- Around the Blawgosphere: Shall You Use Another Word?; Bloggers Reflect on Debt, Small-Firm Ownership
Around the Blawgosphere: Shall You Use Another Word?; Bloggers Reflect on Debt, Small-Firm Ownership
Posted Jun 17, 2011 8:30 AM CDT
By Sarah Mui
Skip the Word, or You Shall Misuse It
As one study questions U.S. Supreme Court justices' increasing reliance on dictionaries, Lawyerist contributor Andy Mergendahl blogged Black’s Law Dictionary this week, pointing out its definition of shall (omitting examples):
"Shall (vb). 1. Has a duty to; more broadly, is required to…2. Should (as often interpreted by courts)…3. May…4. Will (as a future tense verb)… 5. Is entitled to…Only sense 1 is acceptable under strict standards of drafting."
But in spite of this, many lawyers use shall to mean should, may, will, or is entitled to, Mergendahl wrote. “Shall, due to its multiple meanings, creates ambiguity that greatly increases the likelihood of disputes about what a sentence means. That is exactly what we are paid to avoid."
Student Loan Debt Reflections
Kelly Phillips Erb starts off a Taxgirl post on the past, present and future of student loan interest by noting a personal milestone: She has just paid off her undergraduate student loans. But "hold the champagne: I now get to plug away at graduate loans, which are much bigger," she wrote. "U.S. News and World Report estimates the current cost of attending a private college at around $35,000 per year. That works out to $140,000 for a bachelor’s degree. I have a bachelor’s degree plus two law degrees so, well, you do the math."
Elie Mystal also wrote at Above the Law last week, Monday and Wednesday about how he defaulted on his student loans (excluding his federal loans) and why he left a BigLaw job to work at Above the Law in spite of the cut in pay. "You people who have actually been in one of these BigLaw jobs will understand what I’m talking: by the end, there was no amount of money my law firm could have paid me to stay. America could have been taken over by a fascist government and I could have been ordered to work at the firm, and I would have Von Trapp-ed my family over the Catskills into Canada." So he has accepted the trade-off and lives with a low credit score and all that goes along with it.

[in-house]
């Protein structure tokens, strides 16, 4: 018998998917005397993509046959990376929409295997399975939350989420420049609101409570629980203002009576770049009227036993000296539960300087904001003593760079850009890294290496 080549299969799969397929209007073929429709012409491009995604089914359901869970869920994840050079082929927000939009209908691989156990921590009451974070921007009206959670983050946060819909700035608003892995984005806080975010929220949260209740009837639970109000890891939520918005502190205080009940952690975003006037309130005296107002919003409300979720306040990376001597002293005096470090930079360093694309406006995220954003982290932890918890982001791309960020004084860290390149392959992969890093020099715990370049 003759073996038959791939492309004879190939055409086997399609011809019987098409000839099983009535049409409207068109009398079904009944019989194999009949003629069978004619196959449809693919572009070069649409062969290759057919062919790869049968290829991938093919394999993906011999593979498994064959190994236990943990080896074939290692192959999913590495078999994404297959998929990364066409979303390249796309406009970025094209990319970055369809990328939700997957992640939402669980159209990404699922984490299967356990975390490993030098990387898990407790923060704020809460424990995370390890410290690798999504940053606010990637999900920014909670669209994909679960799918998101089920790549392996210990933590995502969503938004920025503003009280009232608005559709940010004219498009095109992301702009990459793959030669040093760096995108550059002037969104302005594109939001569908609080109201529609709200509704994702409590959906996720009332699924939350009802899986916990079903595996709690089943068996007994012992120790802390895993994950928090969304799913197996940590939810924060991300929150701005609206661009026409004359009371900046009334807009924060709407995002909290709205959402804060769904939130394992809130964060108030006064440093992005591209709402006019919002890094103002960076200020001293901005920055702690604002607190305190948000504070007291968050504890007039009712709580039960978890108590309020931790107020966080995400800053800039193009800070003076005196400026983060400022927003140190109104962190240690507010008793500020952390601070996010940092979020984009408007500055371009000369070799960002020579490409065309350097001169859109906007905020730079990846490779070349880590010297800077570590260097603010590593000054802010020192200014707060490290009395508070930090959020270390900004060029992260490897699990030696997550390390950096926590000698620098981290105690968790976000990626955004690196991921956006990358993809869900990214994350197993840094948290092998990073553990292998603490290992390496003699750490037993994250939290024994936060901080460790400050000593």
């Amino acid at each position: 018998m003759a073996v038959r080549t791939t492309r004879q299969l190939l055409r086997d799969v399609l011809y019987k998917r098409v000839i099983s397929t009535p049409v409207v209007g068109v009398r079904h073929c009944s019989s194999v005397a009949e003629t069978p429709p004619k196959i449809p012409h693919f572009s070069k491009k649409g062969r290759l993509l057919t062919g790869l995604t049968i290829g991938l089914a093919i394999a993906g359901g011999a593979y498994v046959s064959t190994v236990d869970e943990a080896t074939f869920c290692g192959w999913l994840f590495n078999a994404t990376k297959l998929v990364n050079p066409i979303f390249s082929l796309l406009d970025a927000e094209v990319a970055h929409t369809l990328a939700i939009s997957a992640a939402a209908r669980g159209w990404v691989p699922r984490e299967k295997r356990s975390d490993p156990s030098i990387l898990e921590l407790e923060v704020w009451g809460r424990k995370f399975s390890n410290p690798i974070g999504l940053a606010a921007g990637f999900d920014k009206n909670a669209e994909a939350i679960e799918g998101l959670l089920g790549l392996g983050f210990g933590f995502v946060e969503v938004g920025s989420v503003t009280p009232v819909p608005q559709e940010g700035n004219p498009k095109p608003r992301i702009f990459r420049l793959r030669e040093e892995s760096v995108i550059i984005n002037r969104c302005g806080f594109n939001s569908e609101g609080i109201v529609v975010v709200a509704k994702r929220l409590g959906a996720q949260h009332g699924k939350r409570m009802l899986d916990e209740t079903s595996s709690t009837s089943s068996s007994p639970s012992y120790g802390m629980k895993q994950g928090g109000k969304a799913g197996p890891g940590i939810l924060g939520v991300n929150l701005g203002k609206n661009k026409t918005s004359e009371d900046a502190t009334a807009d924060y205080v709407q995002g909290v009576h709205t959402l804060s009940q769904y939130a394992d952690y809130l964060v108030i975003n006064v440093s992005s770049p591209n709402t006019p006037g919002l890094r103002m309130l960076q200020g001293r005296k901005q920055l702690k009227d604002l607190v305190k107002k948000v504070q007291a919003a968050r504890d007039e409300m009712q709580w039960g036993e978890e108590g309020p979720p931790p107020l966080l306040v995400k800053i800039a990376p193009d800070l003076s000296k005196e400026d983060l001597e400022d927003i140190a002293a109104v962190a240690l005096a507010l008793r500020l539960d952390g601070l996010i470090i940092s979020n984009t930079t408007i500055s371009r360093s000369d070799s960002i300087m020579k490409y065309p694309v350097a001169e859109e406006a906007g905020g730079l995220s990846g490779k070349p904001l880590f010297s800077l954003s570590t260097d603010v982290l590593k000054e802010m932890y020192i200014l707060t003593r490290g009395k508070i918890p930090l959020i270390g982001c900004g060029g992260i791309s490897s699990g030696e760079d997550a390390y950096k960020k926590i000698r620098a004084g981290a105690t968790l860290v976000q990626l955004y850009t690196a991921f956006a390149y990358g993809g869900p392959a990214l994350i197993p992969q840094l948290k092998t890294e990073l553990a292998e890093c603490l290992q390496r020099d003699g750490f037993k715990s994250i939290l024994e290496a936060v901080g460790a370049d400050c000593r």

Six years ago, anonymous law blogger "Ken" from Popehat started a law firm with a fellow refugee from BigLaw. To mark the occasion, he listed thoughts for those who might take the path he did. A main point: Invest in those you hire. Vet them closely before you hire them (and don't be hung up on where they went to law school), know that the hours you spend training them are a valuable investment, and treat them well to engender loyalty and reduce turnover—because it is unlikely you can compete with BigLaw on salary. Ken's final thought: "If you can’t have drinks in the conference room at 4:30, or close the office and take everyone bowling, or take a pro bono case just because you want to, why did you start your own shop in the first place?"
How a Trial Lawyer Takes Vacation
Seattle lawyer Karen Koehler wrote a 10-step checklist on her blog, The Velvet Hammer, about the the scheduling, delegating and other strategizing that a trial lawyer has to do in order to to plan a vacation—and stick to that plan. Some of the steps:
"Step 2. Look at office calendar. At least 5 to 6 months in advance. Block off the dates. The better practice is to block off the calendar at least one year in advance. Otherwise, court dates and deadlines will fill it up. Courts won't move dates unless you already have tickets or reservations. And even then, have ended up losing / truncating a vacation due to trial, which is a real bummer.
"Step 6. Disregard the suggestion that working during a vacation isn't a good thing. Figure out how or if you will be able to be online. Do whatever it takes. If yes, then breathe. If no, then mentally have a conniption fit because there's nothing else you can do. Am not kidding about this—not working on vacation is traumatic.
"Step 8. Don't send a 'notice of unavailability" to the lawyers and judges in all of your cases. Whoever invented that? If you're out of town and someone schedules something and won't take no for an answer when your staff or the voice mail says 'AM NOT HERE,' then what's the worst that can happen? Will a court get mad at you for not responding to a motion that you didn't get because you were out of town? Actually had best friend file a notice of unavailability when she was on pregnancy leave, and the other attorney still hauled her into court. A jerk will be a jerk. Paper or no paper."
Updated June 22 to clarify the Popehat post's authorship.